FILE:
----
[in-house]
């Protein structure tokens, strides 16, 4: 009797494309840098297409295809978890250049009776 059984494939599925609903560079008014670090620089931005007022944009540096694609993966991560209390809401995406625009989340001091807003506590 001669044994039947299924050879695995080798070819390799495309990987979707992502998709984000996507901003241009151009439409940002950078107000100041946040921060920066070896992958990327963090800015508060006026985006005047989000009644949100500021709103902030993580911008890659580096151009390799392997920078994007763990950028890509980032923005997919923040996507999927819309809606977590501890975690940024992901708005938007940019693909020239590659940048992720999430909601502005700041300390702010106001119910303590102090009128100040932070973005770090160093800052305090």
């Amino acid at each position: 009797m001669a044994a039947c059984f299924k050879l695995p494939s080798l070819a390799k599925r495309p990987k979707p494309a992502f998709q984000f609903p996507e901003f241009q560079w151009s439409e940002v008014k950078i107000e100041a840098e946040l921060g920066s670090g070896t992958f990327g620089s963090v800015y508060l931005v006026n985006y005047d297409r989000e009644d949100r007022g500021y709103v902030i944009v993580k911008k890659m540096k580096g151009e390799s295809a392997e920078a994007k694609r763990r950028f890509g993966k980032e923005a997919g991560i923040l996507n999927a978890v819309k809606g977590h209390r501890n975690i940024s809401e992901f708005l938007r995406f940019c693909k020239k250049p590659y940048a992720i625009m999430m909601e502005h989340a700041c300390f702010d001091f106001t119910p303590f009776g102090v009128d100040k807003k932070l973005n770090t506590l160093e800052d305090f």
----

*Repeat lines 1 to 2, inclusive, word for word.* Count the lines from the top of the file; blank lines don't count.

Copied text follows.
[in-house]
């Protein structure tokens, strides 16, 4: 009797494309840098297409295809978890250049009776 059984494939599925609903560079008014670090620089931005007022944009540096694609993966991560209390809401995406625009989340001091807003506590 001669044994039947299924050879695995080798070819390799495309990987979707992502998709984000996507901003241009151009439409940002950078107000100041946040921060920066070896992958990327963090800015508060006026985006005047989000009644949100500021709103902030993580911008890659580096151009390799392997920078994007763990950028890509980032923005997919923040996507999927819309809606977590501890975690940024992901708005938007940019693909020239590659940048992720999430909601502005700041300390702010106001119910303590102090009128100040932070973005770090160093800052305090």